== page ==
A 45-year-old female was riding her bicycle when she was struck by a car. She suffered a severe TBI requiring intracranial pressure (ICP) monitoring and treatment of elevated ICP with hyperosmolar therapy. Patient’s neurological status remained poor despite aggressive medical treatment, and she was eventually discharged to a skilled nursing facility following placement of a tracheostomy and gastrostomy tube. Six weeks following her initial injury, she was able to spontaneously open her eyes, track family, move all her extremities spontaneously, and reach for objects but not following commands. She had no verbal output or attempts at verbalization. Amantadine was considered by the primary team.
Which of the below comments is correct?a. Amantadine can speed the rate of recovery
Correct Answer: A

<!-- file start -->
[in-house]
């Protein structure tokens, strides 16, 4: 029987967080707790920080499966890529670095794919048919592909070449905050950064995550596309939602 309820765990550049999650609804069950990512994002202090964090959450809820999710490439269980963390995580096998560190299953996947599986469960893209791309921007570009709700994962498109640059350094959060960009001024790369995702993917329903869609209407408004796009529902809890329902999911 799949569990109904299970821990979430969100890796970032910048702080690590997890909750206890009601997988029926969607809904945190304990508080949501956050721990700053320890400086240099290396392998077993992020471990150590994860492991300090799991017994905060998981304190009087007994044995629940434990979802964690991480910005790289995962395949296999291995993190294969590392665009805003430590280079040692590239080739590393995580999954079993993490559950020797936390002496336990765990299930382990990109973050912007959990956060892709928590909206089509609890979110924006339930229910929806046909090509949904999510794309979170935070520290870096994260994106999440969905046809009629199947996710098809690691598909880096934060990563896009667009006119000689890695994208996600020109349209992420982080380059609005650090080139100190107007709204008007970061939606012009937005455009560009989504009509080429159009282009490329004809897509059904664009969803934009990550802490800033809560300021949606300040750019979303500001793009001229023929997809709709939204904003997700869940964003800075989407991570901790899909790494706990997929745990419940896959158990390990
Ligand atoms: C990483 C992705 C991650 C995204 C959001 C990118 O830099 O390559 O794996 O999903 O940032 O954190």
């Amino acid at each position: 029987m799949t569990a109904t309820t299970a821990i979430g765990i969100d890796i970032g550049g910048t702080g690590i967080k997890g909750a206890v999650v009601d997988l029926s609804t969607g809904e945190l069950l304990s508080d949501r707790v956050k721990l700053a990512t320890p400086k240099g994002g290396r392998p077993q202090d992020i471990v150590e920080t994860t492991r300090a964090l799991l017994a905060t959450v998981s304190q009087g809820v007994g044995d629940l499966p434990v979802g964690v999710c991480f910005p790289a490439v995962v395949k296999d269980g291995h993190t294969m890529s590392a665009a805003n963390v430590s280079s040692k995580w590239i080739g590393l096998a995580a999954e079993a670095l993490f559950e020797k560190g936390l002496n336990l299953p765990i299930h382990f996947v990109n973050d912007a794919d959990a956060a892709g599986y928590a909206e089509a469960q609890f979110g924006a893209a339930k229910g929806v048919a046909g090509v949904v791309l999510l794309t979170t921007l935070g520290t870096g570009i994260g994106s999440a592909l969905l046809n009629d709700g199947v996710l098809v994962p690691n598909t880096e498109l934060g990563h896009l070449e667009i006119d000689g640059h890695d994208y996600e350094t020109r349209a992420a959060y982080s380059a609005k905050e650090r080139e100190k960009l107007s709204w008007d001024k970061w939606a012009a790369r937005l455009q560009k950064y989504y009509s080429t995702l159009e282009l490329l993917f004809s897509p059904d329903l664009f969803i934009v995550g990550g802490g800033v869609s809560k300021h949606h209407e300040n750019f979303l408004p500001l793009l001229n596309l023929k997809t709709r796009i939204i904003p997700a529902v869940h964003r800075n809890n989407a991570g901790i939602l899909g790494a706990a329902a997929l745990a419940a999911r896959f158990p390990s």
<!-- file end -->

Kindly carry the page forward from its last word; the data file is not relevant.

Approximately 10% to 15% of patients with severe TBI are discharged from acute care in a vegetative state. Amantadine is a weak antagonist of the N-methyl-d-aspartate (NMDA) glutamate receptor, which increases dopamine release and blocks dopamine reuptake. The largest study of amantadine evaluated its use in the subacute setting (approximately 1- 2 months following TBI) and involved 184 patients. All patients were in a minimally conscious state or vegetative state. Of those that received amantadine, the initial dose was 100 mg twice a day and could be increased to 200 mg twice a day. Those that received the medication had a more rapid improvement in the behavioral domains examined and of those the most affected was object recognition with the least affected being verbal output. At the end of the 4-week study, there was a 2 week washout phase all patients had continued improvement, but those in the placebo group had more rapid recovery and improvement to the same functional outcome. There were no differences in the number of adverse events with the medication as compared to placebo, and specifically there were two patients in the treatment and four patients in the placebo group with seizures. Although postulated in the trial, there is an uncertain mechanism of action for amantadine’s activation in severe TBI. Studies have demonstrated increase in PET activity in the prefrontal cortex as well as increase in striatal D2 dopamine-receptor availability.